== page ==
Skip to comments.The Limits of The Limits to Growth: Contemplating 1972 predictions of environmental doom, just in...
Posted on 04/20/2012 10:38:05 AM PDT by neverdem
Contemplating 1972 predictions of environmental doom, just in time for Earth Day
Forty years ago, The Limits to Growth, a report to the Club of Rome, was released with great fanfare at a conference at the Smithsonian Institution. The study was based on a computer model developed by researchers at the Massachusetts Institute of Technology (MIT) and designed to investigate five major trends of global concernaccelerating industrial development, rapid population growth, widespread malnutrition, depletion of nonrenewable resources, and a deteriorating environment. The goal was to use the model to explore the increasingly dire "predicament of mankind." The researchers modestly acknowledged that their model was like every other model, imperfect, oversimplified, and unfinished.
Yet even with this caveat, the MIT researchers concluded, If present growth trends in world population, industrialization, pollution, food production, and resource depletion continue unchanged, the limits to growth on this planet will be reached sometime within the next one hundred years. With considerable understatement, they added, The most probable result will be a rather sudden and uncontrollable decline in both population and industrial capacity. In other words: a massive population crash in a starving, polluted, depleted world.
The problem, as the MIT researchers saw it, was exponential growth in all five areas of concern that they investigated. Linear growth is additive1, 2, 3, 4, 5whereas exponential growth compounds over time1, 2, 4, 8, 16.
Earlier this month, Smithsonian magazine ran a short item reporting the findings of a 2008 study [PDF] by Australian physicist Graham Turner. According to Turner, an examination of currently available data reveals that that world economy is right on track to collapse by the middle of this century...
(Excerpt) Read more at reason.com ...
I’m old enough to remember when the Left said we were all going to die in the HELL of Global Cooling by 1996...
Every few years or so, it’s a new Enviro-Nazi scam, as the last one gets debunked.
I remember reading a Sci-Fi story by Arthur C. Clarke that he wrote during that time. In his story, the future Earth was bursting at the seams with a population of 6 Billion people.......We now have almost 7 billion................
People in wealthy industrialized nations have leisure time to pursue personal interests and self-fulfillment.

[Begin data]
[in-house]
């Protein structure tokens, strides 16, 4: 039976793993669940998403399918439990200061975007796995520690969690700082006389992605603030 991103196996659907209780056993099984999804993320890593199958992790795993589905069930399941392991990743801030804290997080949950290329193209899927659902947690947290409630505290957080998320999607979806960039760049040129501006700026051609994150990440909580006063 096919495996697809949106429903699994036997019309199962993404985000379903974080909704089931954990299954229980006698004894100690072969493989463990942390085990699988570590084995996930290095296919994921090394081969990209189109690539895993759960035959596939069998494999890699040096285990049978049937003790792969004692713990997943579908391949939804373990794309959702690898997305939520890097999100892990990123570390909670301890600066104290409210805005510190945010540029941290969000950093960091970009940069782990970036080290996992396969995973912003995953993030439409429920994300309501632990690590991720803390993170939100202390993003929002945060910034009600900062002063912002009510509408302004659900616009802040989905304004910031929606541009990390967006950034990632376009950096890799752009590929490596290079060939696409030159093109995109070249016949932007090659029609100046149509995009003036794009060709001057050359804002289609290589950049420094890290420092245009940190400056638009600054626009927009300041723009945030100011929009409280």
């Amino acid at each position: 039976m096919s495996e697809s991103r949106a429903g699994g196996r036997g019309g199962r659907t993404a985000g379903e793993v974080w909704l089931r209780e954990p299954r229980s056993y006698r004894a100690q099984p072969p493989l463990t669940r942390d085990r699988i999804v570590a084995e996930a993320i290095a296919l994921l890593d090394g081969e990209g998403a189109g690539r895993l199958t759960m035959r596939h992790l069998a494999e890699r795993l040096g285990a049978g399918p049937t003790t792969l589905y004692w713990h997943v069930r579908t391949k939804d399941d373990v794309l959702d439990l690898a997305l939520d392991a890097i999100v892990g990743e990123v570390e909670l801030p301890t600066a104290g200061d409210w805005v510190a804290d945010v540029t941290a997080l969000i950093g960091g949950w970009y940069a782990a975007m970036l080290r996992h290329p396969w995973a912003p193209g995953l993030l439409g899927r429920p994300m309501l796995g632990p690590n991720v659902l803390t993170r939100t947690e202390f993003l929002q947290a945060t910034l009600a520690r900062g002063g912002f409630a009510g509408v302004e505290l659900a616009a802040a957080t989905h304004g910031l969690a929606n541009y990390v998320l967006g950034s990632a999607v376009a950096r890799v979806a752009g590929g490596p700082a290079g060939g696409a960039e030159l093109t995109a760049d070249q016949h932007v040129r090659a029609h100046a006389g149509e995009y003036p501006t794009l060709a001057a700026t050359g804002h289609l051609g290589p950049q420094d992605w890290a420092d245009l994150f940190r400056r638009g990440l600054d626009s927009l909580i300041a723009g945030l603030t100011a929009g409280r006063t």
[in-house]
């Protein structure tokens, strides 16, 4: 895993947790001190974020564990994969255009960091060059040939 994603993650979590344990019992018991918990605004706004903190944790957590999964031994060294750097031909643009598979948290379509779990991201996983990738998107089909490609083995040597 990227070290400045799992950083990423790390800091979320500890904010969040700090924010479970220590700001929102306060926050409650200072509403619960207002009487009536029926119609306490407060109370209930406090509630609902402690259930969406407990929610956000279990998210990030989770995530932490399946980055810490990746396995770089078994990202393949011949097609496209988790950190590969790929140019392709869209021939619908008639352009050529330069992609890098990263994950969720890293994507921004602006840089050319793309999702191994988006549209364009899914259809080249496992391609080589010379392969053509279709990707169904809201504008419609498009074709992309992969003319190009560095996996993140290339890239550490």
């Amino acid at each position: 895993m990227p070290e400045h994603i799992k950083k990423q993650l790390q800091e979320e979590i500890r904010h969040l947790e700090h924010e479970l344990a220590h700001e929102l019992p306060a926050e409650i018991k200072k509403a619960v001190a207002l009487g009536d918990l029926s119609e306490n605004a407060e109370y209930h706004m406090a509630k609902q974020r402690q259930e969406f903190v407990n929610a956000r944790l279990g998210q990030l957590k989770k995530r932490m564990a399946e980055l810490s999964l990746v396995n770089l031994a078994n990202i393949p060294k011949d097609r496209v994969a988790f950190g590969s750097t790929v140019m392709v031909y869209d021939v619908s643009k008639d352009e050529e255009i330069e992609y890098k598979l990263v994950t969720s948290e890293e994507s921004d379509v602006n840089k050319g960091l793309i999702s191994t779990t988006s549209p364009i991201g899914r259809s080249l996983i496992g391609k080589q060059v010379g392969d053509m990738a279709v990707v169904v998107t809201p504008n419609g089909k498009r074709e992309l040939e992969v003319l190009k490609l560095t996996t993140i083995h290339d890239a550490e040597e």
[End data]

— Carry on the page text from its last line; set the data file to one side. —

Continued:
People in poor countries do not have such luxuries, so the have sex...............
LOL! I've seen this personally in the third world - most critters are tasty if you are starving.
” Im old enough to remember when the Left said we were all going to die in the HELL of Global Cooling by 1996...”
Cover of Time Magazine circa 1975
” The Coming Ice Age”
We certainly were not MIT, but one of my grad school projects was running one of those computer-aided End of the World programs.
Our advisor well and truly screwed up, though.
Everybody involved had cut their teeth on computers while wearing uniforms and tended to treat the ‘puter as a tool instead of a bloody oracle.
Well, we did the programming, ran the thing and generated the appropriate ten or so pounds of printout.
Our summary: “If you assume that the world is coming to an end, the computer projections will support that assumption and vice versa. Garbage In, Garbage Out still works.”
(And no, it was never published.)
We are still eating the consequences of this propeller headed horse manure to this day.
Norton found that the fertility rate in countries that ranked low on economic freedom averaged 4.27 children per woman while countries with high economic freedom rankings had an average fertility rate of 1.82 children per woman. His results for the rule of law were similar; fertility rates in countries with low respect for the rule of law averaged 4.16 whereas countries with high respect for the rule of law had fertility rates averaging 1.55.
Interesting stuff - thanks for the ping.
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